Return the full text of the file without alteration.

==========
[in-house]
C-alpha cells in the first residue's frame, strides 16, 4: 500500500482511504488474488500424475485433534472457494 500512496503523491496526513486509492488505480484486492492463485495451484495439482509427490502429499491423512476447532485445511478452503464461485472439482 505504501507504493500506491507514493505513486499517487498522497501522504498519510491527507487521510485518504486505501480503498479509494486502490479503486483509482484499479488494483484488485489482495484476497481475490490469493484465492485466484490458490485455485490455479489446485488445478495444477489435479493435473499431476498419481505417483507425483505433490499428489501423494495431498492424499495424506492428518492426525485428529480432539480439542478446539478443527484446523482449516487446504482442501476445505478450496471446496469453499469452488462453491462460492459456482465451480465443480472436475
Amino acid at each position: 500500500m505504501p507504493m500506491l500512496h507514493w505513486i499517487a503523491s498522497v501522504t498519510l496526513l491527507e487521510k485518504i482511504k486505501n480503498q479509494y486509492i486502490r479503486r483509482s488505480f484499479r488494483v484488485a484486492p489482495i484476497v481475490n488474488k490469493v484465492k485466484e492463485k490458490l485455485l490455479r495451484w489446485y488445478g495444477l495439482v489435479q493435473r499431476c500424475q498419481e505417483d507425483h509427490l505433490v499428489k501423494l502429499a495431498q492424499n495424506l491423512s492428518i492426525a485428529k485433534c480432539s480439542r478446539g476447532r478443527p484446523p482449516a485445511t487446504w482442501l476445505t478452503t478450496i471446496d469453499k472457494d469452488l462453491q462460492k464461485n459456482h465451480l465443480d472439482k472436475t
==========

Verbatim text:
[in-house]
C-alpha cells in the first residue's frame, strides 16, 4: 500500500482511504488474488500424475485433534472457494 500512496503523491496526513486509492488505480484486492492463485495451484495439482509427490502429499491423512476447532485445511478452503464461485472439482 505504501507504493500506491507514493505513486499517487498522497501522504498519510491527507487521510485518504486505501480503498479509494486502490479503486483509482484499479488494483484488485489482495484476497481475490490469493484465492485466484490458490485455485490455479489446485488445478495444477489435479493435473499431476498419481505417483507425483505433490499428489501423494495431498492424499495424506492428518492426525485428529480432539480439542478446539478443527484446523482449516487446504482442501476445505478450496471446496469453499469452488462453491462460492459456482465451480465443480472436475
Amino acid at each position: 500500500m505504501p507504493m500506491l500512496h507514493w505513486i499517487a503523491s498522497v501522504t498519510l496526513l491527507e487521510k485518504i482511504k486505501n480503498q479509494y486509492i486502490r479503486r483509482s488505480f484499479r488494483v484488485a484486492p489482495i484476497v481475490n488474488k490469493v484465492k485466484e492463485k490458490l485455485l490455479r495451484w489446485y488445478g495444477l495439482v489435479q493435473r499431476c500424475q498419481e505417483d507425483h509427490l505433490v499428489k501423494l502429499a495431498q492424499n495424506l491423512s492428518i492426525a485428529k485433534c480432539s480439542r478446539g476447532r478443527p484446523p482449516a485445511t487446504w482442501l476445505t478452503t478450496i471446496d469453499k472457494d469452488l462453491q462460492k464461485n459456482h465451480l465443480d472439482k472436475t